The same thing applies to hauling the stick back. If I haul the stick back, I get maximum-rate climb, and if I forget to push the throttles the computer will do that for me too when I hit alpha floor. That means instead of trying to fly the airplane and avoid the other airplane or granite cloud or whatever it was outside that I am trying to not hit, I can just concentrate on avoiding the whatever and the airplane will manage everything else.

        I never have to "disengage the computer" to get the airplane to do something. I just move the controls and the airplane follows. If I recenter my controls the airplane will DO WHATEVER *I* ORDERED LAST. It -WILL NOT- go back to whatever it was doing before until I tell it that it can do that.

        Let's say I get a TCAS. The offending traffic is dead ahead and I can't see him. All I do is haul the stick back (or shove it forward depending on the TCAS instructions) and then INSTEAD OF LOOKING INSIDE THE AIRPLANE AT MY SPEED/THRUST SETTING/ETC, I can direct my attention OUTSIDE OF THE AIRCRAFT TO SEARCH FOR THE CONFLICTING TRAFFIC. This will give me a far better chance to determine whether or not the other guy is doing what TCAS told HIM to do and avoid him if necessary than if I have to divide my attention between the airplane and outside. The airplane will kill the thrust or whatever it needs to do to avoid overspeed. The other pilot can be looking outside as well, so we have two sets of eyes looking for (and ideally seeing) the other airplane and working to avoid him.

        Now, when shit hits the fan and things break - Airbus has MULTIPLE REDUNDANT SYSTEMS that continually cross-check each other as the flight goes on. If there is a discrepancy in data, the affected system IS DISABLED. The airplane will NEVER follow erroneous sensor data unless it sees the SAME ERRONEOUS DATA on BOTH SIDES SIMULTANEOUSLY, *AND* THAT ERRONEOUS DATA MATCHES HEURISTICS.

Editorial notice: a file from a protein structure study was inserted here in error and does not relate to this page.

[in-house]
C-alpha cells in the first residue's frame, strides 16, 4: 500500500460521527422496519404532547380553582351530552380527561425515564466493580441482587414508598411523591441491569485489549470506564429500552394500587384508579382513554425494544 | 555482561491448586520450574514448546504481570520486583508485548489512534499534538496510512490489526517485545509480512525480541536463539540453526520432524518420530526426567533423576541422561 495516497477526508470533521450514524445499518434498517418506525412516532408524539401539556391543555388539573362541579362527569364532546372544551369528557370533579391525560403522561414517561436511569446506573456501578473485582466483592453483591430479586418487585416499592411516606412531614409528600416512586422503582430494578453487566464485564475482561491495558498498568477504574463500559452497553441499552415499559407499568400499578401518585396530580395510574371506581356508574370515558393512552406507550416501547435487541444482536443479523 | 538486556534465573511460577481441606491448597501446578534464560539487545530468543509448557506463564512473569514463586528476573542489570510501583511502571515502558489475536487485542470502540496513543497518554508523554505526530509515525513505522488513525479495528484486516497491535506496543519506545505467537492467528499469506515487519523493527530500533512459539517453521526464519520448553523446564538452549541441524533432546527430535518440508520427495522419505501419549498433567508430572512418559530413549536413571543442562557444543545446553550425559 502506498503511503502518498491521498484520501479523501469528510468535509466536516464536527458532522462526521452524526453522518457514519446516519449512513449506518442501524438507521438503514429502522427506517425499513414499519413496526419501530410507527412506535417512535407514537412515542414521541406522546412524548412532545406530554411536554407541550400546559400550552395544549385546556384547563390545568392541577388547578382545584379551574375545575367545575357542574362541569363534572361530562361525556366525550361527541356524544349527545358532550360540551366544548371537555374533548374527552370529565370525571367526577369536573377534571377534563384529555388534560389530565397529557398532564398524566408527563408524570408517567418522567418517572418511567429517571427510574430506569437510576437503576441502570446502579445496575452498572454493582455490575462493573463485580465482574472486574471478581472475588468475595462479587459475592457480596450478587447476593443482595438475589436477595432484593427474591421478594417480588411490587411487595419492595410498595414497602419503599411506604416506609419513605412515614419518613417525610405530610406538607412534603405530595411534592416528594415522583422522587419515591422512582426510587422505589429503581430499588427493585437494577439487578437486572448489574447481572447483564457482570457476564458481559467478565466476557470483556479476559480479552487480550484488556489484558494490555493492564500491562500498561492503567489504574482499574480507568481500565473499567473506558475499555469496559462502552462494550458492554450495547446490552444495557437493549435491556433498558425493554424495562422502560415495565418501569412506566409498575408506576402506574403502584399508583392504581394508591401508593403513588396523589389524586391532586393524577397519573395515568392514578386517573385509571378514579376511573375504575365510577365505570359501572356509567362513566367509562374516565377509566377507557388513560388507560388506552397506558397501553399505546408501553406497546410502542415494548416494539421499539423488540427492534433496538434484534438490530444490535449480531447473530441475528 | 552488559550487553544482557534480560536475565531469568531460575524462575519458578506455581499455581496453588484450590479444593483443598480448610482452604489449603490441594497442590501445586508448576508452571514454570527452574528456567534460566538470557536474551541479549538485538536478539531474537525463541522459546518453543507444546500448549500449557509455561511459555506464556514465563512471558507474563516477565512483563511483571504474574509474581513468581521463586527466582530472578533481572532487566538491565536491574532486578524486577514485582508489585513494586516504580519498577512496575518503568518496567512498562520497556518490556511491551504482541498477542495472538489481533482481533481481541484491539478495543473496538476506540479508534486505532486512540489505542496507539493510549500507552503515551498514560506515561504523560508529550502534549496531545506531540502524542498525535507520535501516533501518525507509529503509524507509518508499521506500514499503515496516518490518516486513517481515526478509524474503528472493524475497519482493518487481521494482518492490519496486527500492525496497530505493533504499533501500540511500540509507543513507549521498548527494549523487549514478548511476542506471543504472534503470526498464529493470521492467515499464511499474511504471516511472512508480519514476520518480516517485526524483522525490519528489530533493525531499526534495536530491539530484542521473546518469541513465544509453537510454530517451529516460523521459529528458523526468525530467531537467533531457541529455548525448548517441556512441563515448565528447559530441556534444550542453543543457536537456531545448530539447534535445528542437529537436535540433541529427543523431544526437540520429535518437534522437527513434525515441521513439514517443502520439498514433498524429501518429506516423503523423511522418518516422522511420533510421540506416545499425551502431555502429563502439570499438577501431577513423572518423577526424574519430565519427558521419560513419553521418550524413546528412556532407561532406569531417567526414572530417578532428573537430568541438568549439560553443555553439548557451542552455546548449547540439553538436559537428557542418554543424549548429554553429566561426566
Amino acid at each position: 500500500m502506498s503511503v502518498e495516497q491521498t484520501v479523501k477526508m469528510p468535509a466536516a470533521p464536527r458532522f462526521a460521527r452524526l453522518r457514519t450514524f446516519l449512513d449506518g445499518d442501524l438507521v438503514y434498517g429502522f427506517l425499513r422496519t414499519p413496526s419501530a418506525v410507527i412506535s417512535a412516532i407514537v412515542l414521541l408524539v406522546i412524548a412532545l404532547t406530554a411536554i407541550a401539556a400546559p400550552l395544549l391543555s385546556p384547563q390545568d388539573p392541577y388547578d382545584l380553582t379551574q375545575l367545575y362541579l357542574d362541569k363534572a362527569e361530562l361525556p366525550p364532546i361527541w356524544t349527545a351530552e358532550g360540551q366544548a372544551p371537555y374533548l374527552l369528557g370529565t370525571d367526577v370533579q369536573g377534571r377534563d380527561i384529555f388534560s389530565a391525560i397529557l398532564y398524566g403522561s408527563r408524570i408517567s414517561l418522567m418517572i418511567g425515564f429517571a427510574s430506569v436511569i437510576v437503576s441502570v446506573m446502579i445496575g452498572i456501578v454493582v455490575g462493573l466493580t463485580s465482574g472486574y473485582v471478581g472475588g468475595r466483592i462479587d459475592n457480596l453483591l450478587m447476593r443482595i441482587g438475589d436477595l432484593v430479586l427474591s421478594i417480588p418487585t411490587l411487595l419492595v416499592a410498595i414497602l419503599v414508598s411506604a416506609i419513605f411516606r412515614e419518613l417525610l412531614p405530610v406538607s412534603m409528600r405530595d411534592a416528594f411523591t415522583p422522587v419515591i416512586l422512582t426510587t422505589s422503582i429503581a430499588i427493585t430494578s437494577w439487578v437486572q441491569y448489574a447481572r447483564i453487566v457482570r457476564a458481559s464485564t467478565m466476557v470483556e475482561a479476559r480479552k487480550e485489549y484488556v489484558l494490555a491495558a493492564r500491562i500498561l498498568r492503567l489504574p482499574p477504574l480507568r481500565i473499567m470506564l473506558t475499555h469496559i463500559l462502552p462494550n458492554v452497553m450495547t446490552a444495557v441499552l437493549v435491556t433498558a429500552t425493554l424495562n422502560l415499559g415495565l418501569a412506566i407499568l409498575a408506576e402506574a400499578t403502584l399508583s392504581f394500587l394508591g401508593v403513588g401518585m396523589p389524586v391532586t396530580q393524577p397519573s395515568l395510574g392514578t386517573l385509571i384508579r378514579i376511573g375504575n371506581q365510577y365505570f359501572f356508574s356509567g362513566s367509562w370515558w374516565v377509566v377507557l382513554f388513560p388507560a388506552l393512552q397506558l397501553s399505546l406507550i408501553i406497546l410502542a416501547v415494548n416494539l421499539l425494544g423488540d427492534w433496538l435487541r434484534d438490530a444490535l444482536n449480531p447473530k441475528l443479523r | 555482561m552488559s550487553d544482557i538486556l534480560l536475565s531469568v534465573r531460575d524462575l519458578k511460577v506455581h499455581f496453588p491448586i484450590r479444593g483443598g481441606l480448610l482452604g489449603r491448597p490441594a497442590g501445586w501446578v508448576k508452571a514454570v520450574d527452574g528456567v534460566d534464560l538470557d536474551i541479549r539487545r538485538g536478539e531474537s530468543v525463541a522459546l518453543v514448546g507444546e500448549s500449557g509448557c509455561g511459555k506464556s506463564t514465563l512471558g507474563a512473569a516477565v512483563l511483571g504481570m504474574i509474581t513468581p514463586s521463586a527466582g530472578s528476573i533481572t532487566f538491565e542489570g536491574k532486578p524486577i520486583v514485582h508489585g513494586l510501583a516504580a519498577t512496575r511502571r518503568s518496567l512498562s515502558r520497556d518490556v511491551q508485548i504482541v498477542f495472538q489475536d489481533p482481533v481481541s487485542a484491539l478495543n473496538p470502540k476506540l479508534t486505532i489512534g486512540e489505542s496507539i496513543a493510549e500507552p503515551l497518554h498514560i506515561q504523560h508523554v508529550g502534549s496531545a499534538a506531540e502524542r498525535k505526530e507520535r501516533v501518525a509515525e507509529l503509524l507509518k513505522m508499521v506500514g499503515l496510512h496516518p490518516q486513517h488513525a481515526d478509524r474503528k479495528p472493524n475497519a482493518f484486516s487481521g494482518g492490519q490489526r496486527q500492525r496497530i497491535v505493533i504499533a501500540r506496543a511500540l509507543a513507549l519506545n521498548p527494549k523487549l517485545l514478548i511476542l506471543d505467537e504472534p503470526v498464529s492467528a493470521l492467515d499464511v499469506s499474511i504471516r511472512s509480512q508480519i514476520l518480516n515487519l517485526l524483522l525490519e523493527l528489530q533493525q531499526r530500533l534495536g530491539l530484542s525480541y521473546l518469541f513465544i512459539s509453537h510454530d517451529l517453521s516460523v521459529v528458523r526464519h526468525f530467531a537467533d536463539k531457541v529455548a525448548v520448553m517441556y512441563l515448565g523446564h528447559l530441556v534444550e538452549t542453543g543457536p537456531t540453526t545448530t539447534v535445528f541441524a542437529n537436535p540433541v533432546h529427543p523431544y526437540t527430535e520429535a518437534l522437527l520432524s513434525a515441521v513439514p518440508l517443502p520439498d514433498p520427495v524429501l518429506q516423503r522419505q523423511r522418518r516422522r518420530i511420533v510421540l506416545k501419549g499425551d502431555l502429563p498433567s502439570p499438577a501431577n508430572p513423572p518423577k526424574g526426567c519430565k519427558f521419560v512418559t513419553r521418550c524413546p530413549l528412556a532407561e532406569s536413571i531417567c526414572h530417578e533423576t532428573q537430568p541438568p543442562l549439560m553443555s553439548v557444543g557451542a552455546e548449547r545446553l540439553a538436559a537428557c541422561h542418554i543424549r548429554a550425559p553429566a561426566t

When certain important systems fail the computer WILL NOT simply use the other computer since it now has no means to cross-check it. What I get instead is a CONTROL LAW REVERSION. That is, the airplane takes the protection logic OUT OF THE LOOP ENTIRELY, since it can't provide protection with faulty data. There are three layers of reversion until you get to DIRECT LAW, which is "737 Mode". The system reverts automatically in response to the data it sees.
    • by thesaurus (1220706) on Monday June 08, 2009 @10:15PM (#28260233)
      Don't hate the submitter for following standard /. article format: "simplify, then exaggerate." Next up: how this crash is actually the fault of RIAA and Airbus should have used Linux.
      • by Schraegstrichpunkt (931443) on Monday June 08, 2009 @10:47PM (#28260669) Homepage

        Next up: how this crash is actually the fault of RIAA and Airbus should have used Linux.

        Wow. I've been reading Slashdot long enough that I know exactly what arguments could be made to advance those two statements.

      • by neapolitan (1100101) on Monday June 08, 2009 @10:52PM (#28260747)

        Yes, it is an annoying debate tactic [wikipedia.org] but weak and relatively easy to recognize. Diligent readers can recognize this though, and the glaring errors often come painfully to light in the discussions.

        Anyway, the Airbus systems have multiple levels of computer massaging of the pilot's input, called different "flight laws." Read up about it here:

        Airbus flight laws [airbusdriver.net]

        In the most direct law, yes, the system will still not allow you to do things like rip the rudder off the airplane [wikipedia.org] (A300 was not FBW) or clearly overstress the aircraft and destroy the wings. This is a good thing -- of course, there is perhaps some imaginary situation where it would be better to destroy the aircraft to ameliorate some aspect of an impending crash, however, the vast majority (all ever recorded in an actual crash?) of inputs that can destroy aircraft are not intentional nor required. Also, the 'direct law' will allow a pilot to potentially overstress the aircraft in the event of computer failure or discordant input.